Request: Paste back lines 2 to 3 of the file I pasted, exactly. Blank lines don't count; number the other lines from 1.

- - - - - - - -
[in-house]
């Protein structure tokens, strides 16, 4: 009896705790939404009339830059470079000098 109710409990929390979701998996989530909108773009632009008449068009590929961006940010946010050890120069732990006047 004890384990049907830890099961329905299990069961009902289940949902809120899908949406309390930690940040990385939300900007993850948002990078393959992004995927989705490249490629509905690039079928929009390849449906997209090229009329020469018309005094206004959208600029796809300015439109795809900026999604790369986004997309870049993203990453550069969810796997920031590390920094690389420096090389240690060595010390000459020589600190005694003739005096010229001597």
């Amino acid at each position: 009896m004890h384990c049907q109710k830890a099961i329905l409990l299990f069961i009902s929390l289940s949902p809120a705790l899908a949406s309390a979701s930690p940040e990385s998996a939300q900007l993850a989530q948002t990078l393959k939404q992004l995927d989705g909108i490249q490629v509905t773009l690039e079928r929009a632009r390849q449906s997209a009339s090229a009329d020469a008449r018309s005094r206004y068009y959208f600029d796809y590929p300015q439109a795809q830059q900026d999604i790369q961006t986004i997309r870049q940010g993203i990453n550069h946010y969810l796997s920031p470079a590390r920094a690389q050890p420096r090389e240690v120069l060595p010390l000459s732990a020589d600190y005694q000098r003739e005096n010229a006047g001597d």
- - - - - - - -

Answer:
């Protein structure tokens, strides 16, 4: 009896705790939404009339830059470079000098 109710409990929390979701998996989530909108773009632009008449068009590929961006940010946010050890120069732990006047 004890384990049907830890099961329905299990069961009902289940949902809120899908949406309390930690940040990385939300900007993850948002990078393959992004995927989705490249490629509905690039079928929009390849449906997209090229009329020469018309005094206004959208600029796809300015439109795809900026999604790369986004997309870049993203990453550069969810796997920031590390920094690389420096090389240690060595010390000459020589600190005694003739005096010229001597």
């Amino acid at each position: 009896m004890h384990c049907q109710k830890a099961i329905l409990l299990f069961i009902s929390l289940s949902p809120a705790l899908a949406s309390a979701s930690p940040e990385s998996a939300q900007l993850a989530q948002t990078l393959k939404q992004l995927d989705g909108i490249q490629v509905t773009l690039e079928r929009a632009r390849q449906s997209a009339s090229a009329d020469a008449r018309s005094r206004y068009y959208f600029d796809y590929p300015q439109a795809q830059q900026d999604i790369q961006t986004i997309r870049q940010g993203i990453n550069h946010y969810l796997s920031p470079a590390r920094a690389q050890p420096r090389e240690v120069l060595p010390l000459s732990a020589d600190y005694q000098r003739e005096n010229a006047g001597d």